Suggested letter template for writing to your MEP’s
Here is a suggested letter template to send to your MEP’s regarding the proposed EU regulation on Type Approval and market surveillance. If you don’t wish to use it, please do try to use some of the points within it. It is also always a good idea to personalise the letter slightly.
Please click on the ‘Find Your MEP’ button in the left hand column.
Remember, you probably have 6 or 7 MEPs so please write to each one of them.This takes you to the write to them web tool to contact , if preferred you can email them individually – details can be found at http://www.europarl.org.uk/view/en/your_MEPs/List-MEPs-by-region.html .
As a constituent, I would like to raise my concerns regarding the content and progress of a piece of European Legislation, currently timetabled for Plenary vote in April 2012.
The proposed EU Regulation on Type Approval and Market Surveillance of two and three-wheeled vehicles passed its first reading, Committee stage, on 5th December even though an impact assessment on many elements of the proposal was ongoing.
Some new text adopted by the (IMCO) Committee, especially the extension of mandatory ABS to all scooters and motorcycles, the introduction of a new Article 18a (see below) and the Delegated Acts (drafts of which are now available), appear to have moved well outside the scope of the Commission’s original proposal. Article 18a also relies on Member States to establish National policing.
ABS is being adopted by some riders, but the technology is not as advanced as for cars and there are many riding conditions where it is not suitable, or where combined braking systems (in which the industry has invested heavily) are more suitable, especially with smaller scooters. The Commission’s mandating of ABS is therefore inappropriate for both the market and manufacturing.
Articles 17 and 52 also directly impact on motorcyclists as consumers, controlling the sale and availability of after-market parts within the EU and the modification of certain aspects of the machine to suit riding conditions.
The Plenary session vote has now been timetabled for 14th March, which is too soon to enable sufficient discussion beforehand and which permits no time within the chamber for debate.
This debate is necessary, as there are many parts of this Regulation which I, as a rider and consumer, welcome, so this cannot be a yes/no vote on the acceptance or rejection of the proposal as a whole.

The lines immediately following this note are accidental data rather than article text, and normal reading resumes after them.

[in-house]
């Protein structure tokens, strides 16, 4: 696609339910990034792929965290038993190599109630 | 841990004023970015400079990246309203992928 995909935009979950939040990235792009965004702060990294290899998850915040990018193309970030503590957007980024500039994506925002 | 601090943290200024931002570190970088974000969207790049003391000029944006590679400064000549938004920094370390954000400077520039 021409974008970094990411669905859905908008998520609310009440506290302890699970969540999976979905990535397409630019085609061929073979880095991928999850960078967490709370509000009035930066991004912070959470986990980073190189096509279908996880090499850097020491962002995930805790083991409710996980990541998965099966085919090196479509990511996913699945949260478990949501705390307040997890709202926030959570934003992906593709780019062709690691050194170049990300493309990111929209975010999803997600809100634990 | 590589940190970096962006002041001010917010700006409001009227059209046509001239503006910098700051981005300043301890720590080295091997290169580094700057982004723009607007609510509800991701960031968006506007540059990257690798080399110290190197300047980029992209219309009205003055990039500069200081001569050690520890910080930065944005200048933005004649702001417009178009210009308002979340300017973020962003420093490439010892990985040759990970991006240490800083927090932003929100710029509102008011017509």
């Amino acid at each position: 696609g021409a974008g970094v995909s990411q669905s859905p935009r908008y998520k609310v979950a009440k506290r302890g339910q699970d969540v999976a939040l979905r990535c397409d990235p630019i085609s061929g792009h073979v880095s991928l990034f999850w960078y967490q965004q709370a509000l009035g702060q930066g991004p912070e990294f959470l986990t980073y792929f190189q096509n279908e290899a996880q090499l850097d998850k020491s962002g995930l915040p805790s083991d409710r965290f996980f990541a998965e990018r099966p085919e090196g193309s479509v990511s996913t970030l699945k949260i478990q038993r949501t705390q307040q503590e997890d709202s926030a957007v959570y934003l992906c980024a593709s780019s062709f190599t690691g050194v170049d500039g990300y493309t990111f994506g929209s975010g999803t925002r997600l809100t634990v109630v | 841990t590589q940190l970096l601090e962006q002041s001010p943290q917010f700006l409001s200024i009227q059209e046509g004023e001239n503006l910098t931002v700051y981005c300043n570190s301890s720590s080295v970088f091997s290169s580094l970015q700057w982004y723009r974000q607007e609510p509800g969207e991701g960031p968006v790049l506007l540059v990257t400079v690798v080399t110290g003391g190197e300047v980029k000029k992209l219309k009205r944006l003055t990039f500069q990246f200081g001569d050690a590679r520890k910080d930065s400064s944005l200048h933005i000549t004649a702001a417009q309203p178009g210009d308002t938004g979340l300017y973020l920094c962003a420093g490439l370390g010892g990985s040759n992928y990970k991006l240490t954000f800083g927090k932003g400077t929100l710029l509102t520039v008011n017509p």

It is welcome for example, that Article 22 will lead to CO2 emissions being published at point of sale for every model. Similarly, paragraph 9 (page 11) which aims to over-turn the earlier decision to introduce power limits for motorcycles (1995), on the basis that no evidence can be found of a correlation between safety and power. This assertion rather undermines one of the central tenets of the whole proposal, that speed or ‘tuning’ has a detrimental effect on safety, again forcing the assumption that the Commission’s proposals appear not to be evidence led.
I urge you to read the Regulation COM (2010) 542 and the consolidated text post the IMCO Committee vote, which is not in the public domain and use your influence to delay the Parliamentary vote.
Could I respectfully ask that you send your reply to Central Office of the Motorcycle Action Group who are compiling replies in order to monitor voting behaviour. This can be either electronically to: firstname.lastname@example.org
or by post to
PO Box 750
Article 18a- Measures and Proceedings regarding modifications to L-category vehicles by the users or those acting on their behalf
1. If substantial modifications are made to the powertrain components by the user or by those acting on his behalf the vehicle shall comply with the technical requirements of the initial vehicle category and subcategory, or, if applicable, the new vehicle category and subcategory, which were in force when the original vehicle was sold, registered or entered into service. Those modifications shall be inspected and approved by the competent authorities in the Member States.
3. A modification is substantial when it affects the safety of the vehicle or its emissions to the environment. A modification is deemed to be substantial when it renders the original type approval obsolete.’